Dogme is a communicative approach to language teaching that encourages teaching without brown teaching by principles pdf download textbooks and focuses instead on conversational communication among learners and teacher. Dogme has ten key principles.
This is seen as distinct from the ‘acquisition’ of language. There are three precepts that emerge from the ten key principles. Conversation is seen as central to language learning within the Dogme framework, because it is the “fundamental and universal form of language” and so is considered to be “language at work”. Since real life conversation is more interactional than it is transactional, Dogme places more value on communication that promotes social interaction. Dogme considers that the learning of a skill is co-constructed within the interaction between the learner and the teacher. In this sense, teaching is a conversation between the two parties.
The Dogme approach considers that student-produced material is preferable to published materials and textbooks, to the extent of inviting teachers to take a ‘vow of chastity’ and not use textbooks. Dogme teaching has therefore been criticized as not offering teachers the opportunity to use a complete range of materials and resources. However there is a debate to the extent that Dogme is actually anti-textbook or anti-technology. Meddings and Thornbury focus the critique of textbooks on their tendency to focus on grammar more than on communicative competency and also on the cultural biases often found in textbooks, especially those aimed at global markets. Indeed, Dogme can be seen as a pedagogy that is able to address the lack of availability or affordability of materials in many parts of the world.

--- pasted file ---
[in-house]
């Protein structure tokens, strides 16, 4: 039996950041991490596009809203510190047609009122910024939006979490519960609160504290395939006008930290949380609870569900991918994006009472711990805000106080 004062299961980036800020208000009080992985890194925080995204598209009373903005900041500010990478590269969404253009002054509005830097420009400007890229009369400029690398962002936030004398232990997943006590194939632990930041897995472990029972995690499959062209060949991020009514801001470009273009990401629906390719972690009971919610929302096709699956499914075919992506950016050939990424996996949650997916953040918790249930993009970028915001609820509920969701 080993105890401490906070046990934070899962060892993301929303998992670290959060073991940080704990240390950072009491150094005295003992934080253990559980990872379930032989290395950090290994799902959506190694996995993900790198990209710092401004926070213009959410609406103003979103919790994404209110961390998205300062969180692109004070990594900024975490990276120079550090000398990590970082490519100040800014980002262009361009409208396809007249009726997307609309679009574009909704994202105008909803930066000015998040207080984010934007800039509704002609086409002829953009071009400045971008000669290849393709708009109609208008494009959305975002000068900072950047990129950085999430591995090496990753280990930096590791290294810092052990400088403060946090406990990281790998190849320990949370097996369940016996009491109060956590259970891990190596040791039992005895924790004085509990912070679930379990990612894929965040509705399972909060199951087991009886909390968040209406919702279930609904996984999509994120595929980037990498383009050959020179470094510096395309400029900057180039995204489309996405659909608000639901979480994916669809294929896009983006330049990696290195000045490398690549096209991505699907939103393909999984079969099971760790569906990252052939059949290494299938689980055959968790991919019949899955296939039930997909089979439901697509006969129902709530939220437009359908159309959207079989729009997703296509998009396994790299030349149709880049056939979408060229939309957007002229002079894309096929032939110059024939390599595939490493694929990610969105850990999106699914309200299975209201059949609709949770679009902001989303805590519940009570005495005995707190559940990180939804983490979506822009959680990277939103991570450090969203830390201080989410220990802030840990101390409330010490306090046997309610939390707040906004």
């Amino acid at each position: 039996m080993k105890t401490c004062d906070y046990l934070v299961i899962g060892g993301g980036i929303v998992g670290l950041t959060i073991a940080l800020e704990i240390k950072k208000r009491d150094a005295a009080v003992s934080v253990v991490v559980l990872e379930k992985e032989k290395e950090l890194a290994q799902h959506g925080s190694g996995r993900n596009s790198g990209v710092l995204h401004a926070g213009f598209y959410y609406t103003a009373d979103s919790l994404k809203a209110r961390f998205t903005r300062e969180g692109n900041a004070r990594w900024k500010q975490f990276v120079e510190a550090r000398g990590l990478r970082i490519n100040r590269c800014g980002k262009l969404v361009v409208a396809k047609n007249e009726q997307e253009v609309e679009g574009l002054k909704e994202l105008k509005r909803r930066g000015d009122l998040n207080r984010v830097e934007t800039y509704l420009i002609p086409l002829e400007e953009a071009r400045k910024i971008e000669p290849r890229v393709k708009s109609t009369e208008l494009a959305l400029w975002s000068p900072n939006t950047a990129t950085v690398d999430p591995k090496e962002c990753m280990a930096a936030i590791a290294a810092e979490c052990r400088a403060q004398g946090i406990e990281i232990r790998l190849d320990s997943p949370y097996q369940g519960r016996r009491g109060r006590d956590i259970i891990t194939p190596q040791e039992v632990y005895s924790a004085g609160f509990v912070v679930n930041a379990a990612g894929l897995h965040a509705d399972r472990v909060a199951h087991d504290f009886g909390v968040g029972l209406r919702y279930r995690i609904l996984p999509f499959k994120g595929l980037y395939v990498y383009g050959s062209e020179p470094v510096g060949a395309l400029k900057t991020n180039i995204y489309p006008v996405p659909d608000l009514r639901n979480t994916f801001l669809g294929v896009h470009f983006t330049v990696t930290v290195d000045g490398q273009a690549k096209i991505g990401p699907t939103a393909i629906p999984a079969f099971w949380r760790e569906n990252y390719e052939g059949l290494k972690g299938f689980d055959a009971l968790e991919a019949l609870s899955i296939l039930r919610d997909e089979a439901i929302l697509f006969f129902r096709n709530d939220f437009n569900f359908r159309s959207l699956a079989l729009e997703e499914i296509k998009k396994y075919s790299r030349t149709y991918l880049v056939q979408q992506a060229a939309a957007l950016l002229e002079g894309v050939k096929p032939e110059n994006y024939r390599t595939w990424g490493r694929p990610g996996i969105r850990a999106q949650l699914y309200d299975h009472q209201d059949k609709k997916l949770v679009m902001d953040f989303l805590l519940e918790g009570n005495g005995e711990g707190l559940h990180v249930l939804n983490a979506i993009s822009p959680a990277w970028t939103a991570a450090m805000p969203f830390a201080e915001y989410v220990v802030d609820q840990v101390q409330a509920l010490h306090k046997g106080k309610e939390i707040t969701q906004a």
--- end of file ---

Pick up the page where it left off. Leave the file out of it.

Proponents of a Dogme approach argue that they are not so much anti-materials, as pro-learner, and thus align themselves with other forms of learner-centered instruction and critical pedagogy. Dogme considers language learning to be a process where language emerges rather than one where it is acquired. Language is considered to emerge in two ways. Firstly classroom activities lead to collaborative communication amongst the students. Secondly, learners produce language that they were not necessarily taught. The teacher’s role, in part, is to facilitate the emergence of language. However, Dogme does not see the teacher’s role as merely to create the right conditions for language to emerge.
The teacher must also encourage learners to engage with this new language to ensure learning takes place. The teacher can do this in a variety of ways, including rewarding, repeating and reviewing it. As language emerges rather than is acquired, there is no need to follow a syllabus that is externally set. Dogme has been noted for its compatibility with reflective teaching and for its intention to “humanize the classroom through a radical pedagogy of dialogue”.